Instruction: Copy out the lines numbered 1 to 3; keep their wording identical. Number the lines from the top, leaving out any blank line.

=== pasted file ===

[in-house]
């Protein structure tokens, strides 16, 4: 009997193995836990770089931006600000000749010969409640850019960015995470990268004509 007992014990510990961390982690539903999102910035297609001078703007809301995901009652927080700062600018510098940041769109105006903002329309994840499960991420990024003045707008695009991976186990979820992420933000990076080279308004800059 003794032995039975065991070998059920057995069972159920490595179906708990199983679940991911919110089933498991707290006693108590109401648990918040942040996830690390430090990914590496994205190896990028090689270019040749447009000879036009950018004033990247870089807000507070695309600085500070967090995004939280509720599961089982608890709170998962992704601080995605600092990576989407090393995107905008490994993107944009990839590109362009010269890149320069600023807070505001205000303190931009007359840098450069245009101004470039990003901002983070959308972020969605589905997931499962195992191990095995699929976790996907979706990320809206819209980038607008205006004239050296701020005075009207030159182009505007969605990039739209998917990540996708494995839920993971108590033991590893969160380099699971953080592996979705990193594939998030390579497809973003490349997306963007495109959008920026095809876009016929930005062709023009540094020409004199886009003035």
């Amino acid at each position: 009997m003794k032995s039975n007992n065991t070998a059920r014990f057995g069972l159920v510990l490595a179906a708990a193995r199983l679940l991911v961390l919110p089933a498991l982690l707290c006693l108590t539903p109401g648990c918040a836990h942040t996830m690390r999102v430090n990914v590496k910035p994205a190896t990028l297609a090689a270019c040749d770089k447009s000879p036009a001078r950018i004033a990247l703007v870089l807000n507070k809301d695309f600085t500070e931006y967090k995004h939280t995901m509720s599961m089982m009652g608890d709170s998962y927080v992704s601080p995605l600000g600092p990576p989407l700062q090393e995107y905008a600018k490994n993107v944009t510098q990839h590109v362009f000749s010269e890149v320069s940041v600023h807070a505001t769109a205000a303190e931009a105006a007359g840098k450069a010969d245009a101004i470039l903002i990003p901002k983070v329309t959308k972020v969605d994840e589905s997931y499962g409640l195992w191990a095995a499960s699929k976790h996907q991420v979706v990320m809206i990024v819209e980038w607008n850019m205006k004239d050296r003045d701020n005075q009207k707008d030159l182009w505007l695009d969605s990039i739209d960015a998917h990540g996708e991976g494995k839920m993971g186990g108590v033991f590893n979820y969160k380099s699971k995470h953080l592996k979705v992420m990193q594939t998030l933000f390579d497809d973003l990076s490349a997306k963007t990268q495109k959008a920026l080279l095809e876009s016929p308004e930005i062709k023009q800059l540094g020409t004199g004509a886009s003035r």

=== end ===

[in-house]
């Protein structure tokens, strides 16, 4: 009997193995836990770089931006600000000749010969409640850019960015995470990268004509 007992014990510990961390982690539903999102910035297609001078703007809301995901009652927080700062600018510098940041769109105006903002329309994840499960991420990024003045707008695009991976186990979820992420933000990076080279308004800059 003794032995039975065991070998059920057995069972159920490595179906708990199983679940991911919110089933498991707290006693108590109401648990918040942040996830690390430090990914590496994205190896990028090689270019040749447009000879036009950018004033990247870089807000507070695309600085500070967090995004939280509720599961089982608890709170998962992704601080995605600092990576989407090393995107905008490994993107944009990839590109362009010269890149320069600023807070505001205000303190931009007359840098450069245009101004470039990003901002983070959308972020969605589905997931499962195992191990095995699929976790996907979706990320809206819209980038607008205006004239050296701020005075009207030159182009505007969605990039739209998917990540996708494995839920993971108590033991590893969160380099699971953080592996979705990193594939998030390579497809973003490349997306963007495109959008920026095809876009016929930005062709023009540094020409004199886009003035």
């Amino acid at each position: 009997m003794k032995s039975n007992n065991t070998a059920r014990f057995g069972l159920v510990l490595a179906a708990a193995r199983l679940l991911v961390l919110p089933a498991l982690l707290c006693l108590t539903p109401g648990c918040a836990h942040t996830m690390r999102v430090n990914v590496k910035p994205a190896t990028l297609a090689a270019c040749d770089k447009s000879p036009a001078r950018i004033a990247l703007v870089l807000n507070k809301d695309f600085t500070e931006y967090k995004h939280t995901m509720s599961m089982m009652g608890d709170s998962y927080v992704s601080p995605l600000g600092p990576p989407l700062q090393e995107y905008a600018k490994n993107v944009t510098q990839h590109v362009f000749s010269e890149v320069s940041v600023h807070a505001t769109a205000a303190e931009a105006a007359g840098k450069a010969d245009a101004i470039l903002i990003p901002k983070v329309t959308k972020v969605d994840e589905s997931y499962g409640l195992w191990a095995a499960s699929k976790h996907q991420v979706v990320m809206i990024v819209e980038w607008n850019m205006k004239d050296r003045d701020n005075q009207k707008d030159l182009w505007l695009d969605s990039i739209d960015a998917h990540g996708e991976g494995k839920m993971g186990g108590v033991f590893n979820y969160k380099s699971k995470h953080l592996k979705v992420m990193q594939t998030l933000f390579d497809d973003l990076s490349a997306k963007t990268q495109k959008a920026l080279l095809e876009s016929p308004e930005i062709k023009q800059l540094g020409t004199g004509a886009s003035r």